A bright smile can go a long way toward improving your confidence and helping you look younger. If your teeth and gums are healthy, but your teeth aren't as white as you'd like, talk to your dentist. There are several whitening procedures available—and your dentist can help you decide which type is best for you.

Teeth Whitening Image

In addition to the teeth whitening options below, your dentist may recommend other steps to help keep your teeth their whitest, including the following:

  • Don't smoke or use tobacco products.
  • Reduce your intake of soft drinks, coffee, tea and red wine.
  • Brush your teeth after eating or drinking.

As a general rule, yellowish discolorations respond better to teeth whitening procedures than brownish- or grayish-hued discolorations. If you have tooth-colored fillings or dental bonding (e.g., caps, crowns) in your front teeth, whitening procedures won't affect these materials and they may be noticeable after your teeth have been whitened. In this case, porcelain veneers or additional dental bonding may be better smile-brightening options.

If you decide to try an over-the-counter or at-home teeth whitening product, look for one that displays the "ADA Seal of Acceptance" on the label. (However, not all products that are safe and effective contain this seal.)

Options for Teeth Whitening

Teeth whitening is not recommended for children under the age of 16, women who are pregnant or nursing, or those with certain dental problems or medical conditions. If you experience adverse effects from any of the following products, discontinue using the product and contact your dentist.

Whitening toothpastes—Mild abrasives in toothpaste help remove surface stains on teeth. Those labeled "whitening" contain additional agents that improve stain removal. Unlike bleach, whitening toothpastes don't change the actual color of the teeth. When used as directed, they may help brighten teeth about one shade.

Whitening rinses—These mouthwashes contain ingredients to help freshen breath and reduce plaque and gum disease, as well as hydrogen peroxide to whiten the teeth. Whitening rinses typically are used twice a day before brushing. The modest results often take 12 weeks.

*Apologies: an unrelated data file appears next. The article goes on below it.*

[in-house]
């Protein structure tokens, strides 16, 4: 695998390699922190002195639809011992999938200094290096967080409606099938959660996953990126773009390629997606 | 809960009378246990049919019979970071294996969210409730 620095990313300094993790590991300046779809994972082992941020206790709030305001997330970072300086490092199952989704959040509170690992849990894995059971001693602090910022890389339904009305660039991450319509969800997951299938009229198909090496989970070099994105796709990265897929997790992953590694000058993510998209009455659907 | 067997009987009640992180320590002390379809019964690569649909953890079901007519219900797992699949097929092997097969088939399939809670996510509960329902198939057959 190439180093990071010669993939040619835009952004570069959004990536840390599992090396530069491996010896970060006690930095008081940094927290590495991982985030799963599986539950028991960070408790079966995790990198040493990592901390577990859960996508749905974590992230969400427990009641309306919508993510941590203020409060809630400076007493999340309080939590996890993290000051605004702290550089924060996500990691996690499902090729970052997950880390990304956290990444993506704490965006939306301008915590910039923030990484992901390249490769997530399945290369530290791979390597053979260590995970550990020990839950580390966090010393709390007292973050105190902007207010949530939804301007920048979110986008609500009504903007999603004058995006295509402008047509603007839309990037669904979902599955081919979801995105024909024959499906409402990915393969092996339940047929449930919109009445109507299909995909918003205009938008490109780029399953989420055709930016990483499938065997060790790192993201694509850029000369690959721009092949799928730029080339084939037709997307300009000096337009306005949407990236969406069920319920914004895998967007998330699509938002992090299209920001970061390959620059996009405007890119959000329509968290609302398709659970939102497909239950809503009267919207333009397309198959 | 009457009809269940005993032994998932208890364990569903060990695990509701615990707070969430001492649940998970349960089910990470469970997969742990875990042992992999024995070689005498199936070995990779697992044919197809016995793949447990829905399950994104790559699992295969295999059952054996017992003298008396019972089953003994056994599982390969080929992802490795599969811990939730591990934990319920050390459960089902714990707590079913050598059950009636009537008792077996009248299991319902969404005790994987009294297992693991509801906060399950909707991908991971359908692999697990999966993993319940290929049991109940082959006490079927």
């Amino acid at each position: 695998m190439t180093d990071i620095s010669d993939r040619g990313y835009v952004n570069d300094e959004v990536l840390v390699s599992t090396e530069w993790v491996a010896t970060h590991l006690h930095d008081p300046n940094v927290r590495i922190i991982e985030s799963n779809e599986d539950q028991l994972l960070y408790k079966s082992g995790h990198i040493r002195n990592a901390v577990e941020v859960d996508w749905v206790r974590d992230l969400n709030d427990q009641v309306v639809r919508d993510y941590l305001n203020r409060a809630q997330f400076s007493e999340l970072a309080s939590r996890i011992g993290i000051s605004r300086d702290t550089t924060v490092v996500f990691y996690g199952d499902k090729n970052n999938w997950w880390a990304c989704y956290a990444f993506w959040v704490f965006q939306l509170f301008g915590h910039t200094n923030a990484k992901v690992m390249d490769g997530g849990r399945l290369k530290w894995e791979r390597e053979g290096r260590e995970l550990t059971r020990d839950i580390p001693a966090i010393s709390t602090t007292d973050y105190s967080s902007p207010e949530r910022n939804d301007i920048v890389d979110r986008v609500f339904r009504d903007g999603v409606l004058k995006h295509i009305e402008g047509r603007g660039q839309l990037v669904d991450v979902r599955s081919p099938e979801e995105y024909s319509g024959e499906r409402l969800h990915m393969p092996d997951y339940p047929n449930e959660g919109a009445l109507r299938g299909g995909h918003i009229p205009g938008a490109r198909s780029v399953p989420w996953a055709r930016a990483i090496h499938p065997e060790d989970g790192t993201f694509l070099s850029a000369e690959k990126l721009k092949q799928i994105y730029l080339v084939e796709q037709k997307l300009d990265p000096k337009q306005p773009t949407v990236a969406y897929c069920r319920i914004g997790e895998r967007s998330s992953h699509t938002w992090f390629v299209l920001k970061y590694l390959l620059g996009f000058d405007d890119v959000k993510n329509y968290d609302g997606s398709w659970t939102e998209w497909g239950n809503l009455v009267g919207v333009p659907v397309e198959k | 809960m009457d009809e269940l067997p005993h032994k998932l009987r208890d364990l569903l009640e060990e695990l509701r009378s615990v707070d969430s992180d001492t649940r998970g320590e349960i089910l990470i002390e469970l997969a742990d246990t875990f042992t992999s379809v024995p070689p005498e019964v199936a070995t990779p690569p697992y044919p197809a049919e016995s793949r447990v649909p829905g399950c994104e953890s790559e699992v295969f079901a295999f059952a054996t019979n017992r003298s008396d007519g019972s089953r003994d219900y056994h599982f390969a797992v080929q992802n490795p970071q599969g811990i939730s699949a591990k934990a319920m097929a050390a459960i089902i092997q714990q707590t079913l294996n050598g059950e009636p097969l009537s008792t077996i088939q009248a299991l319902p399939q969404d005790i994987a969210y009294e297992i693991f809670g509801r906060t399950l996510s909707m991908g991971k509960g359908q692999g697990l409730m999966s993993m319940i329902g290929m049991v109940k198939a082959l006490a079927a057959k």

At-home bleaching kits—These kits include gels that are applied with a brush, usually twice a day for 2 weeks, and whitening strips that are applied to the teeth twice a day and left in place for about 30 minutes. Most of these products contain peroxide, which bleaches tooth enamel and whitens teeth. Ask your dentist for recommendations and be sure to follow directions carefully.

At-home kits are less expensive than professional whitening treatments, but they typically aren't as effective. Results may be noticeable after a few days and last 4 months or so.

Whitening trays—These systems are available over-the-counter (OTC) or from your dental health care provider. Tray-based teeth whitening involves filling a mouth guard with whitening solution and wearing it for a specified length of time—for example, over night—for about a month.

In-office teeth whitening—Talk to your dentist about this method, which is the fastest—and most expensive—way to whiten the teeth. The bleaching product is applied directly to the teeth and heat, a special light, or a laser is sometimes used to enhance whitening. A protective gel or rubber shield may be used to reduce irritation caused by the bleaching agent.

Treatment sessions usually last from 30 to 60 minutes. Although results often can be seen in just one visit, desired results may require several appointments.

Teeth whitening procedures are temporary and results vary considerably from person to person. In some cases, the results begin to fade in less than a month and in others, the teeth remain bright and white for a year or longer.

Teeth Whitening Side Effects

At-home or professional teeth whitening products may cause increased tooth sensitivity and minor irritation of the gums and other tissues in the mouth. If you experience severe side effects, stop using the product and contact your dentist.

Side effects are temporary and usually resolve within a few days of completing or discontinuing treatment. Your dentist or pharmacist may be able to recommend ways to reduce sensitivity and irritation.

Publication Review By: the Editorial Staff at Healthcommunities.com

Published: 17 Mar 2013

Last Modified: 10 Sep 2015